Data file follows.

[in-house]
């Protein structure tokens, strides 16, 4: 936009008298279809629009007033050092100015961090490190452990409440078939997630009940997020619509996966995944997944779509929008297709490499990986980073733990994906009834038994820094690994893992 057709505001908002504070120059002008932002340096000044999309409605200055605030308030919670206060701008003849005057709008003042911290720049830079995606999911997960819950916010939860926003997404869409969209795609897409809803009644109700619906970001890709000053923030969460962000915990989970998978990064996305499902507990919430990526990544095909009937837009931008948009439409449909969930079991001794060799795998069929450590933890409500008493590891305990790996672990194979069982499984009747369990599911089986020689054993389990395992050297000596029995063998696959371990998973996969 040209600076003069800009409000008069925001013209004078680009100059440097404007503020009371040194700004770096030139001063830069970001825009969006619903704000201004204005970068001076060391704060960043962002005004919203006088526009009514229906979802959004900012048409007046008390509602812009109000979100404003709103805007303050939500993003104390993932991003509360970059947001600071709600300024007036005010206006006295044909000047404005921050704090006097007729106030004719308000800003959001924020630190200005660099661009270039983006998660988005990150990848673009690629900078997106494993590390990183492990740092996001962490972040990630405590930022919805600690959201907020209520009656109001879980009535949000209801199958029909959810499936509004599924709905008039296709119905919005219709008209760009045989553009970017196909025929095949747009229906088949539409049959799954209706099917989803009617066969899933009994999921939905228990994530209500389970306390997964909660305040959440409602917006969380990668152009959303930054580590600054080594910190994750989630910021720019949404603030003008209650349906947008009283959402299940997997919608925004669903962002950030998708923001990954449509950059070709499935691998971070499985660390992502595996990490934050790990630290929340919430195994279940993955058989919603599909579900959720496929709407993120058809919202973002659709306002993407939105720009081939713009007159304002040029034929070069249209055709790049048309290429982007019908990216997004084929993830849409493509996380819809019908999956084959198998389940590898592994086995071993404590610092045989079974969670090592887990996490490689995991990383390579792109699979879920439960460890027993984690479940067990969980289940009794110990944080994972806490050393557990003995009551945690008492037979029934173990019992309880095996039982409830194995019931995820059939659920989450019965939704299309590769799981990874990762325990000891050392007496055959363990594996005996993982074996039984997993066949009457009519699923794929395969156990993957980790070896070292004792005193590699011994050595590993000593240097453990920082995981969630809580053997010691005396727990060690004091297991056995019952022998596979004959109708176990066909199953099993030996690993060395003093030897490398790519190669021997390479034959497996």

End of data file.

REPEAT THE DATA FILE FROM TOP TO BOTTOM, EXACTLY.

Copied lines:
[in-house]
């Protein structure tokens, strides 16, 4: 936009008298279809629009007033050092100015961090490190452990409440078939997630009940997020619509996966995944997944779509929008297709490499990986980073733990994906009834038994820094690994893992 057709505001908002504070120059002008932002340096000044999309409605200055605030308030919670206060701008003849005057709008003042911290720049830079995606999911997960819950916010939860926003997404869409969209795609897409809803009644109700619906970001890709000053923030969460962000915990989970998978990064996305499902507990919430990526990544095909009937837009931008948009439409449909969930079991001794060799795998069929450590933890409500008493590891305990790996672990194979069982499984009747369990599911089986020689054993389990395992050297000596029995063998696959371990998973996969 040209600076003069800009409000008069925001013209004078680009100059440097404007503020009371040194700004770096030139001063830069970001825009969006619903704000201004204005970068001076060391704060960043962002005004919203006088526009009514229906979802959004900012048409007046008390509602812009109000979100404003709103805007303050939500993003104390993932991003509360970059947001600071709600300024007036005010206006006295044909000047404005921050704090006097007729106030004719308000800003959001924020630190200005660099661009270039983006998660988005990150990848673009690629900078997106494993590390990183492990740092996001962490972040990630405590930022919805600690959201907020209520009656109001879980009535949000209801199958029909959810499936509004599924709905008039296709119905919005219709008209760009045989553009970017196909025929095949747009229906088949539409049959799954209706099917989803009617066969899933009994999921939905228990994530209500389970306390997964909660305040959440409602917006969380990668152009959303930054580590600054080594910190994750989630910021720019949404603030003008209650349906947008009283959402299940997997919608925004669903962002950030998708923001990954449509950059070709499935691998971070499985660390992502595996990490934050790990630290929340919430195994279940993955058989919603599909579900959720496929709407993120058809919202973002659709306002993407939105720009081939713009007159304002040029034929070069249209055709790049048309290429982007019908990216997004084929993830849409493509996380819809019908999956084959198998389940590898592994086995071993404590610092045989079974969670090592887990996490490689995991990383390579792109699979879920439960460890027993984690479940067990969980289940009794110990944080994972806490050393557990003995009551945690008492037979029934173990019992309880095996039982409830194995019931995820059939659920989450019965939704299309590769799981990874990762325990000891050392007496055959363990594996005996993982074996039984997993066949009457009519699923794929395969156990993957980790070896070292004792005193590699011994050595590993000593240097453990920082995981969630809580053997010691005396727990060690004091297991056995019952022998596979004959109708176990066909199953099993030996690993060395003093030897490398790519190669021997390479034959497996």